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Building Computer-based Tutors to Help Learners Solve Ill-Structured Problems PROCEEDINGS

, , Seneca College, Canada

EdMedia + Innovate Learning, in Toronto, Canada ISBN 978-1-880094-81-5 Publisher: Association for the Advancement of Computing in Education (AACE), Waynesville, NC

Abstract

This paper reports the results of a study on the effectiveness of three distinct instructional strategies, embedded in a computer-based tutor, in order to help learners solve ill-structured problems. The study differentiated learners on three levels with respect to their proficiency in solving visual pattern-recognition problems, such as Bongard problems. For the purpose of the study, a computer-based tutor system was designed and built to operate with three strategies: (i) example only, (ii) example-problem, and (iii) problem only. This formative research demonstrated that the basic assumptions of the Cognitive Load Theory (CLT) are equally applicable to ill-structured domains. The paper shows that the worked-example effect and the expertise-reversal effect are obtainable in an ill-structured domain. For intermediate learners, worked-examples and tutored problems are not redundant tools, but rather, synergistic forms of support that can increase these learners' abilities to solve ill-structured problems.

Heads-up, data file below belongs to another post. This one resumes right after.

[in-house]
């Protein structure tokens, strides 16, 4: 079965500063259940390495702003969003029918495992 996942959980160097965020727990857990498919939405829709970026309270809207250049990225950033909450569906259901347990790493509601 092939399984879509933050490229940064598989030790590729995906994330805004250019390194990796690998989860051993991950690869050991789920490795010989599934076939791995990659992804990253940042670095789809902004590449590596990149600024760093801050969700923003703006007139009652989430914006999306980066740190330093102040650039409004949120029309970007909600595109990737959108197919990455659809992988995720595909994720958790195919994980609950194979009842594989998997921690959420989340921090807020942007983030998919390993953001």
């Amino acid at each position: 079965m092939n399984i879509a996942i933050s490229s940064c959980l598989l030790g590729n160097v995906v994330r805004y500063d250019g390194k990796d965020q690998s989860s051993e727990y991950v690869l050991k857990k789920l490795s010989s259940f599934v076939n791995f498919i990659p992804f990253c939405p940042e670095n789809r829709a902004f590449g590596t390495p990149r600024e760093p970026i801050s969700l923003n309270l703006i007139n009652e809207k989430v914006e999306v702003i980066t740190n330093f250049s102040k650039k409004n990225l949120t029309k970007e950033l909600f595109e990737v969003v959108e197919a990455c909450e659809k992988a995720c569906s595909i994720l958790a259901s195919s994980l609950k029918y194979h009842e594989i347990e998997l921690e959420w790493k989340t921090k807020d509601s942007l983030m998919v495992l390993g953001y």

Citation

Anastasiade, J. & Szalwinski, C. (2010). Building Computer-based Tutors to Help Learners Solve Ill-Structured Problems. In J. Herrington & C. Montgomerie (Eds.), Proceedings of ED-MEDIA 2010--World Conference on Educational Multimedia, Hypermedia & Telecommunications (pp. 3726-3731). Toronto, Canada: Association for the Advancement of Computing in Education (AACE). Retrieved October 19, 2018 from .

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